The expectations were high, and horror fans all over the world anticipated more breakthrough gore special effects. And they got it. But some went home displeased...they thought it was inferior to Dawn. They believed the elements that shocked them in 1979 though done more convincingly in 1985, were kind of ineffective. Some complained of a weak storyline and too much talk, not enough nonstop action or likeable characters.  These elements add to the nightmarish vision in my opinion and people should realize that the survivors of a crisis like this would likely not be the nicest bunch. They would likely be extremists (explaining some over-the-top performances). One thing Romero had been criticized about Dawn was that "too much monster was shown" (unlike its contemporary Alien). So Romero held off and tried to give us just enough in Day, even trying to make us sympathize with their plight before the finale.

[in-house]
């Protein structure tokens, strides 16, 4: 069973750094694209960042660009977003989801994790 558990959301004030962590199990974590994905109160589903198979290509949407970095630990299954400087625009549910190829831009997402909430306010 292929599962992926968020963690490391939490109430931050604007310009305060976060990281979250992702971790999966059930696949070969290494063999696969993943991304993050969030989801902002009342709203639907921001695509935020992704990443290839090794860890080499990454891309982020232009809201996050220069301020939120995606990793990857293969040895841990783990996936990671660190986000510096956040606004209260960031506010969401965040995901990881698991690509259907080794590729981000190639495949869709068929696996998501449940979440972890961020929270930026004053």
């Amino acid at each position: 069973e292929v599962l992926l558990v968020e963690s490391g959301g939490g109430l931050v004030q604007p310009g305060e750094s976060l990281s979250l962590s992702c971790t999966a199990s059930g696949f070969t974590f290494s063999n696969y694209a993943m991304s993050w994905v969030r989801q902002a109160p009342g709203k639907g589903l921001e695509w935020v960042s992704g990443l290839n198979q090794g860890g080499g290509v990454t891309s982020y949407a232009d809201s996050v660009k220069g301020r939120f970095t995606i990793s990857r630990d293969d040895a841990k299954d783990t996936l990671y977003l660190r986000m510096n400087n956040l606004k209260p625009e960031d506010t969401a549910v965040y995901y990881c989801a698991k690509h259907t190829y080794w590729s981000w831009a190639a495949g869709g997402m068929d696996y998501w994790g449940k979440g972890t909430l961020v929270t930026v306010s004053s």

The belief by some audiences that they were going to see grey ghouls again may have hurt its box office receipts. Maybe the notorious Romero brandname on the film scared them off. That Day was unrated certainly contributed. A more humorous and traditional zombie tale based on a novel by John Russo-The Return of the Living Dead hurt it more than anything as it was backed by a major studio (Orion Pictures). Day was unevenly distributed by United Film Distribution Co. (a subsidiary of United Artists) through the summer and fall of 1985. The box office draws started promising in the first weekend ($825,000 -- #3 under Cocoon and Back To the Future).Then again Return was doing well initially and then both just fell out of the Top Ten. Critics usually do not influence movie patrons so the split votes on Day and Return weren't responsible for their lackluster business. I believe the very nature of the films is the culprit... and also timing. Both films did wonderful a year later on home video (and Return did great on cable). Not to mention 1985 was the year of the actual return of the living dead in cinema. They were really taking over the big screen in films like Supernaturals, Re-Animator, Lifeforce, Ghoulies and Warning Sign. Maybe people said enough of the living dead already!